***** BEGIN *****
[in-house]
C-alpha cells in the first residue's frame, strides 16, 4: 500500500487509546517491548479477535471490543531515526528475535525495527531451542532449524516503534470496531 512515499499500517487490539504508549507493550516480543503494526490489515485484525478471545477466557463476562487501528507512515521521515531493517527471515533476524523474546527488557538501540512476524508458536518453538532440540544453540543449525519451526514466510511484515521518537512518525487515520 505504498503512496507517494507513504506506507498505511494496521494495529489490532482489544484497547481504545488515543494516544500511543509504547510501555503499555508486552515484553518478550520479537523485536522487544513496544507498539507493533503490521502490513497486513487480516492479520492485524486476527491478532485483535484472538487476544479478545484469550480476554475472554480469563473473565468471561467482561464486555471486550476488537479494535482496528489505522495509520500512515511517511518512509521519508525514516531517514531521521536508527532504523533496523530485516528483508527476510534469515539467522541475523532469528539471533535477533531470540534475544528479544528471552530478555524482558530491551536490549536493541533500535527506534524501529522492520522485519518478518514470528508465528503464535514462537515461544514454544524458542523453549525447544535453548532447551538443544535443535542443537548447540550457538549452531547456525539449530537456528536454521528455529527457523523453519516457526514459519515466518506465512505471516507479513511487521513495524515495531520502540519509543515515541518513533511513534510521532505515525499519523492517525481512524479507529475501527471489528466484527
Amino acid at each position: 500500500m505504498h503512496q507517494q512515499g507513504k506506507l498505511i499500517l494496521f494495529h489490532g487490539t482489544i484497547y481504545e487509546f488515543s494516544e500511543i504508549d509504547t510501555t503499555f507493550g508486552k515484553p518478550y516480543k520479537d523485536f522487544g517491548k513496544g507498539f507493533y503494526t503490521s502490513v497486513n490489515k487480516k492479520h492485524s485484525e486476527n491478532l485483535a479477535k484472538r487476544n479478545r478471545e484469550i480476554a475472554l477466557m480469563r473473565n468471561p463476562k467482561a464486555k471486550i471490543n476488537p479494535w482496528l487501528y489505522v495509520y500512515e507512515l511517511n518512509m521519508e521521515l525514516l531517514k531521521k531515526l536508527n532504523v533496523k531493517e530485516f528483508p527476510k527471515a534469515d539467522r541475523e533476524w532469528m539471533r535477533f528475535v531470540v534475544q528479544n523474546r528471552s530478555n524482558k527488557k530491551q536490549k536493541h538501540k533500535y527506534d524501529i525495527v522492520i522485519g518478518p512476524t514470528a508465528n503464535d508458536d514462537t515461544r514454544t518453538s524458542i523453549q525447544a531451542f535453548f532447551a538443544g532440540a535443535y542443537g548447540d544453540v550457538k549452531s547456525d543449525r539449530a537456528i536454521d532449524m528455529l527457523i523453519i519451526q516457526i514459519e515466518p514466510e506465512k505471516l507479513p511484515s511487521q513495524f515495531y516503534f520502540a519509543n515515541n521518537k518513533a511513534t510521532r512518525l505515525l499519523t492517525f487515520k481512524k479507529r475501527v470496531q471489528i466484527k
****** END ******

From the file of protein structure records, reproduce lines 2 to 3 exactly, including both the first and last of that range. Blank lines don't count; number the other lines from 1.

C-alpha cells in the first residue's frame, strides 16, 4: 500500500487509546517491548479477535471490543531515526528475535525495527531451542532449524516503534470496531 512515499499500517487490539504508549507493550516480543503494526490489515485484525478471545477466557463476562487501528507512515521521515531493517527471515533476524523474546527488557538501540512476524508458536518453538532440540544453540543449525519451526514466510511484515521518537512518525487515520 505504498503512496507517494507513504506506507498505511494496521494495529489490532482489544484497547481504545488515543494516544500511543509504547510501555503499555508486552515484553518478550520479537523485536522487544513496544507498539507493533503490521502490513497486513487480516492479520492485524486476527491478532485483535484472538487476544479478545484469550480476554475472554480469563473473565468471561467482561464486555471486550476488537479494535482496528489505522495509520500512515511517511518512509521519508525514516531517514531521521536508527532504523533496523530485516528483508527476510534469515539467522541475523532469528539471533535477533531470540534475544528479544528471552530478555524482558530491551536490549536493541533500535527506534524501529522492520522485519518478518514470528508465528503464535514462537515461544514454544524458542523453549525447544535453548532447551538443544535443535542443537548447540550457538549452531547456525539449530537456528536454521528455529527457523523453519516457526514459519515466518506465512505471516507479513511487521513495524515495531520502540519509543515515541518513533511513534510521532505515525499519523492517525481512524479507529475501527471489528466484527
Amino acid at each position: 500500500m505504498h503512496q507517494q512515499g507513504k506506507l498505511i499500517l494496521f494495529h489490532g487490539t482489544i484497547y481504545e487509546f488515543s494516544e500511543i504508549d509504547t510501555t503499555f507493550g508486552k515484553p518478550y516480543k520479537d523485536f522487544g517491548k513496544g507498539f507493533y503494526t503490521s502490513v497486513n490489515k487480516k492479520h492485524s485484525e486476527n491478532l485483535a479477535k484472538r487476544n479478545r478471545e484469550i480476554a475472554l477466557m480469563r473473565n468471561p463476562k467482561a464486555k471486550i471490543n476488537p479494535w482496528l487501528y489505522v495509520y500512515e507512515l511517511n518512509m521519508e521521515l525514516l531517514k531521521k531515526l536508527n532504523v533496523k531493517e530485516f528483508p527476510k527471515a534469515d539467522r541475523e533476524w532469528m539471533r535477533f528475535v531470540v534475544q528479544n523474546r528471552s530478555n524482558k527488557k530491551q536490549k536493541h538501540k533500535y527506534d524501529i525495527v522492520i522485519g518478518p512476524t514470528a508465528n503464535d508458536d514462537t515461544r514454544t518453538s524458542i523453549q525447544a531451542f535453548f532447551a538443544g532440540a535443535y542443537g548447540d544453540v550457538k549452531s547456525d543449525r539449530a537456528i536454521d532449524m528455529l527457523i523453519i519451526q516457526i514459519e515466518p514466510e506465512k505471516l507479513p511484515s511487521q513495524f515495531y516503534f520502540a519509543n515515541n521518537k518513533a511513534t510521532r512518525l505515525l499519523t492517525f487515520k481512524k479507529r475501527v470496531q471489528i466484527k